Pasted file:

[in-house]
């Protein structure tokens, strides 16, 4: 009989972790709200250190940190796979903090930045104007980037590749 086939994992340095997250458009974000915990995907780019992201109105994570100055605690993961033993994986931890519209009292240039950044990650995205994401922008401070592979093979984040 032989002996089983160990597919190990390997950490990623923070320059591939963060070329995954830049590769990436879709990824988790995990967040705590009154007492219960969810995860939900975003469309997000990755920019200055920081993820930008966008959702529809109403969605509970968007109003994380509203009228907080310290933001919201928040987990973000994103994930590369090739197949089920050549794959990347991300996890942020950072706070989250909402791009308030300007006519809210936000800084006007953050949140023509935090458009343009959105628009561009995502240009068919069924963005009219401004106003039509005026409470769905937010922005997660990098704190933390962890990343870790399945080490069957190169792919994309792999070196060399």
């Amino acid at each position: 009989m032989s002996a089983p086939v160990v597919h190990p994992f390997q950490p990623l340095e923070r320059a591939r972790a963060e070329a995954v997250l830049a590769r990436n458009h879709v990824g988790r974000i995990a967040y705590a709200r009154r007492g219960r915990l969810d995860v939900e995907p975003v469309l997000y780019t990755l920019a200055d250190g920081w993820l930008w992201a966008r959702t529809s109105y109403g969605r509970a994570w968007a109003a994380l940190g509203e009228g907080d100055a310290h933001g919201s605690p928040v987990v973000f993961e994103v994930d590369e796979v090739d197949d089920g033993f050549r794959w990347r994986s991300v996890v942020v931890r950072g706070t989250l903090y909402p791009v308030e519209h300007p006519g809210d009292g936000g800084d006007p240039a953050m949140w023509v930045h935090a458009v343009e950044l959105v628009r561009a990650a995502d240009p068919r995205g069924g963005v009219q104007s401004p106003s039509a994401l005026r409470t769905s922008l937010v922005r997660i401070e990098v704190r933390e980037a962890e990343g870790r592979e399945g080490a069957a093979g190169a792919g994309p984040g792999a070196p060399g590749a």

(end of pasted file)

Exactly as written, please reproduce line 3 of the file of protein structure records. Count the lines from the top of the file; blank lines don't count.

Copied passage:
């Amino acid at each position: 009989m032989s002996a089983p086939v160990v597919h190990p994992f390997q950490p990623l340095e923070r320059a591939r972790a963060e070329a995954v997250l830049a590769r990436n458009h879709v990824g988790r974000i995990a967040y705590a709200r009154r007492g219960r915990l969810d995860v939900e995907p975003v469309l997000y780019t990755l920019a200055d250190g920081w993820l930008w992201a966008r959702t529809s109105y109403g969605r509970a994570w968007a109003a994380l940190g509203e009228g907080d100055a310290h933001g919201s605690p928040v987990v973000f993961e994103v994930d590369e796979v090739d197949d089920g033993f050549r794959w990347r994986s991300v996890v942020v931890r950072g706070t989250l903090y909402p791009v308030e519209h300007p006519g809210d009292g936000g800084d006007p240039a953050m949140w023509v930045h935090a458009v343009e950044l959105v628009r561009a990650a995502d240009p068919r995205g069924g963005v009219q104007s401004p106003s039509a994401l005026r409470t769905s922008l937010v922005r997660i401070e990098v704190r933390e980037a962890e990343g870790r592979e399945g080490a069957a093979g190169a792919g994309p984040g792999a070196p060399g590749a």